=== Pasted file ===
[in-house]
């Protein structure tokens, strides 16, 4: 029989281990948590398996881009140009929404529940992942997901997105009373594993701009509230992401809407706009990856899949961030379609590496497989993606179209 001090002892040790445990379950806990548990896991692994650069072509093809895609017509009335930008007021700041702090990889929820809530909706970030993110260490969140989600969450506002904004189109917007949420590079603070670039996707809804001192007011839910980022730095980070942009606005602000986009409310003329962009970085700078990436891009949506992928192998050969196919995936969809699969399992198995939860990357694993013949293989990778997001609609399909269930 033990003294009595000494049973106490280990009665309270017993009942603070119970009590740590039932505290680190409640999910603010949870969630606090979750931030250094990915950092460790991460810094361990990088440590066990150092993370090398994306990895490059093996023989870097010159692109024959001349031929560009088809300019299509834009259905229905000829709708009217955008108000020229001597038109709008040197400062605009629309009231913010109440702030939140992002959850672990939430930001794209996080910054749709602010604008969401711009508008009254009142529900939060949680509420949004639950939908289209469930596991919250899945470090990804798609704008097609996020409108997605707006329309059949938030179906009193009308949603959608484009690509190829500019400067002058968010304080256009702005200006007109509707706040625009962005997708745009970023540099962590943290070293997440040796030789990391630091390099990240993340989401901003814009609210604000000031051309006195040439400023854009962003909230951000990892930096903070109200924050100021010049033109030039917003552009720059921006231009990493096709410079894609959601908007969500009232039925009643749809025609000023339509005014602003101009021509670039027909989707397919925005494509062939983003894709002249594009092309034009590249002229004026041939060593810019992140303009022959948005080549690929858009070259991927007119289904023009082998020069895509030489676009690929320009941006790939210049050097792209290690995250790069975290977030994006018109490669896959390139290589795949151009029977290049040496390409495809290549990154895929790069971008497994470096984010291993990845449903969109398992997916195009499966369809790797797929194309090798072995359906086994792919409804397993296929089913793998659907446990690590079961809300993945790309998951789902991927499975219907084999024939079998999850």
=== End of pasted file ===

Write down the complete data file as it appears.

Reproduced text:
[in-house]
């Protein structure tokens, strides 16, 4: 029989281990948590398996881009140009929404529940992942997901997105009373594993701009509230992401809407706009990856899949961030379609590496497989993606179209 001090002892040790445990379950806990548990896991692994650069072509093809895609017509009335930008007021700041702090990889929820809530909706970030993110260490969140989600969450506002904004189109917007949420590079603070670039996707809804001192007011839910980022730095980070942009606005602000986009409310003329962009970085700078990436891009949506992928192998050969196919995936969809699969399992198995939860990357694993013949293989990778997001609609399909269930 033990003294009595000494049973106490280990009665309270017993009942603070119970009590740590039932505290680190409640999910603010949870969630606090979750931030250094990915950092460790991460810094361990990088440590066990150092993370090398994306990895490059093996023989870097010159692109024959001349031929560009088809300019299509834009259905229905000829709708009217955008108000020229001597038109709008040197400062605009629309009231913010109440702030939140992002959850672990939430930001794209996080910054749709602010604008969401711009508008009254009142529900939060949680509420949004639950939908289209469930596991919250899945470090990804798609704008097609996020409108997605707006329309059949938030179906009193009308949603959608484009690509190829500019400067002058968010304080256009702005200006007109509707706040625009962005997708745009970023540099962590943290070293997440040796030789990391630091390099990240993340989401901003814009609210604000000031051309006195040439400023854009962003909230951000990892930096903070109200924050100021010049033109030039917003552009720059921006231009990493096709410079894609959601908007969500009232039925009643749809025609000023339509005014602003101009021509670039027909989707397919925005494509062939983003894709002249594009092309034009590249002229004026041939060593810019992140303009022959948005080549690929858009070259991927007119289904023009082998020069895509030489676009690929320009941006790939210049050097792209290690995250790069975290977030994006018109490669896959390139290589795949151009029977290049040496390409495809290549990154895929790069971008497994470096984010291993990845449903969109398992997916195009499966369809790797797929194309090798072995359906086994792919409804397993296929089913793998659907446990690590079961809300993945790309998951789902991927499975219907084999024939079998999850």